The Flora of the Krkonose
The flora of the Krkonose Mountains is very rich and varied owing to the geological foundations, articulate terrain and the complicated development following the Glacial epoch. Glacial relicts (species originating in the Glacial epoch) certainly deserve attention, such as the cloudberry (Rubus chamaemorus), lousewort (Pedicularis), the Krkonose rowan (Sorbus sudetica) and the bellflower (Campanula bohemica), the last two of which are endemic (do not occur elsewhere).
Submontane (below 800 m a.s.l.)
Natural forest, with prevailing spruce monoculture, rarely mixed forest with prevailing beech, sycamore maple, ash or alder. The plant undergrowth is made up of ramson (Allium ursinum), drooping bittercress (Dentaria enneaphyllos), herb Paris (Paris quadrifolia), wood anemone (Anemone nemorosa) and martagon (Lilium martagon). Subsoils poorer in minerals are attractive for herb-rich beech forests as well as for acidophilous beech forests, such as in Dvorsky les forest.
Montane (up to 1,200 m a.s.l.)
This belt abounds in spruce forests, earlier with the mountain form of spruce prevailing which reached up to 1200 m a.s.l. in ideal conditions. The plant growth is made up of the bilberry (Vaccinium myrtillus), Alpine coltsfoot (Homogyne alpina), chickweed wintergreen (Trientalis europaea) or the wavy hair-grass (Deschampsia flexuosa). Abundant are also mosses, lichens and fungi. Wet sites are preferred by the Alpine blue-sow-thistle (Cicerbita alpina), Adenostyles alliariae with its large leaves, rattlesnake root (Prenanthes purpurea), wood ragwort (Senecio nemorensis) and the male fern (Dryopteris filix-mas). The strongest trees, growing at the highest altitudes, attacked by gusts of wind and blasted by frequent ice and snow particles, show branches growing in one direction, with the tree top damaged and originally lateral branches growing upwards. Clearings, free of trees, are the most interesting sites in term of botany. The mountain pansy (Viola lutea subsp. sudetica), mountain arnica (Arnica montana), the common bistort (Persicaria bistorta), bellflower (Campanula bohemica) and the endemic hawkweed species occur here.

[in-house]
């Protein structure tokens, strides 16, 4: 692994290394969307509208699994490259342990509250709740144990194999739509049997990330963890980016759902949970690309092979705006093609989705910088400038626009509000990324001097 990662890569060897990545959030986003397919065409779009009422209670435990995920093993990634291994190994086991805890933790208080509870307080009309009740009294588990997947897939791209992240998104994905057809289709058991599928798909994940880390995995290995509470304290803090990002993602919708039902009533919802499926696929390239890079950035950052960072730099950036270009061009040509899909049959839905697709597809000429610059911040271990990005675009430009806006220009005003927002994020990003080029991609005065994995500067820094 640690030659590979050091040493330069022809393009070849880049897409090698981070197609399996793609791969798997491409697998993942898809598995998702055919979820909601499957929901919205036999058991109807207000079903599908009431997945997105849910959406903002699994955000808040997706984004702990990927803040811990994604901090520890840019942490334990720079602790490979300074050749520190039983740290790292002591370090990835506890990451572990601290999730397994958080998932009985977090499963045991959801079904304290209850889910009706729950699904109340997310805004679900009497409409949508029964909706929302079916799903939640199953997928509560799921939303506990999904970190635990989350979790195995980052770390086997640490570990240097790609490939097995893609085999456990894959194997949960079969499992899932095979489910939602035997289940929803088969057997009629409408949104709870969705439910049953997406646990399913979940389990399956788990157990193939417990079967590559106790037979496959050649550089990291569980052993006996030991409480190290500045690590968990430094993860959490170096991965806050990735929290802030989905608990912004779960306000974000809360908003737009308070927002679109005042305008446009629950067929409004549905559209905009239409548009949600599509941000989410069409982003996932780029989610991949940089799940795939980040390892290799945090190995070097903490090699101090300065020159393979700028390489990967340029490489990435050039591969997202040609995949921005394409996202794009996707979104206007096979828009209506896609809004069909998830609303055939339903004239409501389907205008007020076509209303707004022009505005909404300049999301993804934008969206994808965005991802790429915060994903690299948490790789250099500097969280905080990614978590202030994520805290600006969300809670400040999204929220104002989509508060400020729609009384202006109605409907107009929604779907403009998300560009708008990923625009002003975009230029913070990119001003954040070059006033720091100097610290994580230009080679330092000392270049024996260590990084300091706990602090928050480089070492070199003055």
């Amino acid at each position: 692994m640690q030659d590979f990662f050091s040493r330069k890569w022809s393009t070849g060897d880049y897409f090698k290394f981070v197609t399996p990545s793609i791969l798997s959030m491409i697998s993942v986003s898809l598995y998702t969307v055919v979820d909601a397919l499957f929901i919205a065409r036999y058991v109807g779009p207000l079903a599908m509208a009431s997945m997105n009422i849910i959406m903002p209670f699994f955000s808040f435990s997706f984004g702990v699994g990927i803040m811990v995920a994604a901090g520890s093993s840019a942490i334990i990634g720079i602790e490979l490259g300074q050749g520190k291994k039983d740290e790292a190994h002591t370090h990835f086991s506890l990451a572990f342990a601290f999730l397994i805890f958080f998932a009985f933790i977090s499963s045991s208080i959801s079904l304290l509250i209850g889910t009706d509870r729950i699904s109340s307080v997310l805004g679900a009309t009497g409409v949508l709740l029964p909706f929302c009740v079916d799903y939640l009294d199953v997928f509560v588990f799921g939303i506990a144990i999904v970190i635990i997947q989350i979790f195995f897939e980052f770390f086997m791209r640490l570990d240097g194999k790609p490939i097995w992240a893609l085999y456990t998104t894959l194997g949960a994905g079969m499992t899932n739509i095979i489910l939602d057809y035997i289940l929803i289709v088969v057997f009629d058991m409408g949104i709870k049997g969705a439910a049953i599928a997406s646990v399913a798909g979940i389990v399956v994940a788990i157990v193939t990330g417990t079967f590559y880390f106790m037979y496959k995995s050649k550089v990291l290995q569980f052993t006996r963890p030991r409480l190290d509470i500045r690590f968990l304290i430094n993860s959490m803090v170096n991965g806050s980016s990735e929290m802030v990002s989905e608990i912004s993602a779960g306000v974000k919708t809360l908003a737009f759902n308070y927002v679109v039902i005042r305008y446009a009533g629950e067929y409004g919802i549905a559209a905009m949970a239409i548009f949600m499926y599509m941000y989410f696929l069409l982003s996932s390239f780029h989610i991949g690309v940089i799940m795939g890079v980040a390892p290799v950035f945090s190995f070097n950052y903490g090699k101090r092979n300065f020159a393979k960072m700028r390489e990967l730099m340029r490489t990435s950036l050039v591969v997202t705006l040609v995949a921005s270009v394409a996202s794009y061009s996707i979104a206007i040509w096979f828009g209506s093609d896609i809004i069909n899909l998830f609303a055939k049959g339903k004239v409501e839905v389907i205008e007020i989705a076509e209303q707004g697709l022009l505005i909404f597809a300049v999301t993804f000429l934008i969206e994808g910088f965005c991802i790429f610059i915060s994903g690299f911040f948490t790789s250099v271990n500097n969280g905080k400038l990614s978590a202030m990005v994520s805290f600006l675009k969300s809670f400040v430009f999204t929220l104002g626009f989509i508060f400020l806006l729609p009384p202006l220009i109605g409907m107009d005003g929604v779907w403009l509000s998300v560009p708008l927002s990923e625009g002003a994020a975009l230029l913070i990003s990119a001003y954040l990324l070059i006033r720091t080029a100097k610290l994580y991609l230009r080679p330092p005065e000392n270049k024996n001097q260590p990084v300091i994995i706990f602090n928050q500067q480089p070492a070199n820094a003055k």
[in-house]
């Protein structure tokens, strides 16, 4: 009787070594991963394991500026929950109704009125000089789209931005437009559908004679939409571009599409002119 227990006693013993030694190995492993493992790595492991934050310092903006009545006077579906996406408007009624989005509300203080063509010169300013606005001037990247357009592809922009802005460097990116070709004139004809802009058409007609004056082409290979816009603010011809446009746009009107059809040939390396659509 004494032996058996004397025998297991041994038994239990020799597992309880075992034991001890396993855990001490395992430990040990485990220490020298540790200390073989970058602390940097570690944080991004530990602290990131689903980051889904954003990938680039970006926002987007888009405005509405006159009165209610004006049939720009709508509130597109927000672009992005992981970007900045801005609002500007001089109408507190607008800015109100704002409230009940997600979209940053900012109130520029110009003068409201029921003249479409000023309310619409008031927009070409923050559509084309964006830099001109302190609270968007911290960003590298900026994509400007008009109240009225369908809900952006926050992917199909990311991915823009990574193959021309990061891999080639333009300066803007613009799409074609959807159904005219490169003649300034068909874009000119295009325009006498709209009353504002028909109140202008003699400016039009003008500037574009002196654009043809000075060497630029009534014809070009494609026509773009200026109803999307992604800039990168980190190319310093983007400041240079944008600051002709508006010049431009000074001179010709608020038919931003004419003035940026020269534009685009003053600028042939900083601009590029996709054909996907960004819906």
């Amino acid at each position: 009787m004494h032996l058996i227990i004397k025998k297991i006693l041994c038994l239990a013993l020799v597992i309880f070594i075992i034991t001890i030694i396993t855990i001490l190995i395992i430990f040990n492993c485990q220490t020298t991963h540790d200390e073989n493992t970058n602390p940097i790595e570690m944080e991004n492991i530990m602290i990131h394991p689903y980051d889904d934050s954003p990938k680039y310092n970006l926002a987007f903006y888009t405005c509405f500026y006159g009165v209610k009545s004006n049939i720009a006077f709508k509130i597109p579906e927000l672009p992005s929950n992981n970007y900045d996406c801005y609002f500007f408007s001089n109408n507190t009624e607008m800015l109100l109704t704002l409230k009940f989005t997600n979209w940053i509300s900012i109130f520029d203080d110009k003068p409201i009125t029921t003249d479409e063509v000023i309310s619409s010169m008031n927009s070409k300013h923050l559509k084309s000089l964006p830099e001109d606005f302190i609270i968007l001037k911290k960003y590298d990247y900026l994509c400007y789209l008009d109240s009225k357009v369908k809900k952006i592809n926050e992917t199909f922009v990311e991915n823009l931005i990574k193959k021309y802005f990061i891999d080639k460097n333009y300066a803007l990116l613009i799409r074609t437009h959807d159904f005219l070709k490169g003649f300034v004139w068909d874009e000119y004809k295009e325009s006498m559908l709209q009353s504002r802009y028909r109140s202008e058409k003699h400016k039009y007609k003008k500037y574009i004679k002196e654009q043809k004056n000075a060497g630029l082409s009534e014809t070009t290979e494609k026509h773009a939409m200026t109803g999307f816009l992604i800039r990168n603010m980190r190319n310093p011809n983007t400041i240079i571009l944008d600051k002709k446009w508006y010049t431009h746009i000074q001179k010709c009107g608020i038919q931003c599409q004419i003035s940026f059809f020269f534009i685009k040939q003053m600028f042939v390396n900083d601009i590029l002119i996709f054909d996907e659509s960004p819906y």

Dwarf pine – Subalpine (above 1,200 m a.s.l.)
Some of the most valuable ecosystems have been preserved here, with rare plant communities and species. They include dwarf pine growths, open areas of water sources and peat bogs, the world of corries and nivation hollows with their well-known “gardens” (such as Krakonosova zahradka). The harsh climate, low temperatures and the endless cycle of thawing and freezing of the soil surface is what creates the so-called Krkonose tundra. It is dominated by grasses, namely matgrass (Nardus stricta), sedge and small-reed grass (Calamagrostis villosa), and just like in the remote northern areas also by blueberries, bilberries and other Vaccinium species, or bog-rosemary (Andromeda polifolia). The cloudberry (Rubus chamaemorus) is a local glacial relict. In September, the blue flowers of the willow gentian (Gentiana asclepiadea) can be seen.
Alpine – above 1,500 m a.s.l.
Only five highest mountains in the Krkonose fall within the true Alpine belt, with a very poor plant community. The vegetation period only lasts for three months a year. Typical species are the three-leaved rush (Juncus trifidus), spiked woodrush (Luzula spicata), hawkweed, Veronica bellidioides and the white alpine pasqueflower (Pulsatilla alpina subsp. austriaca).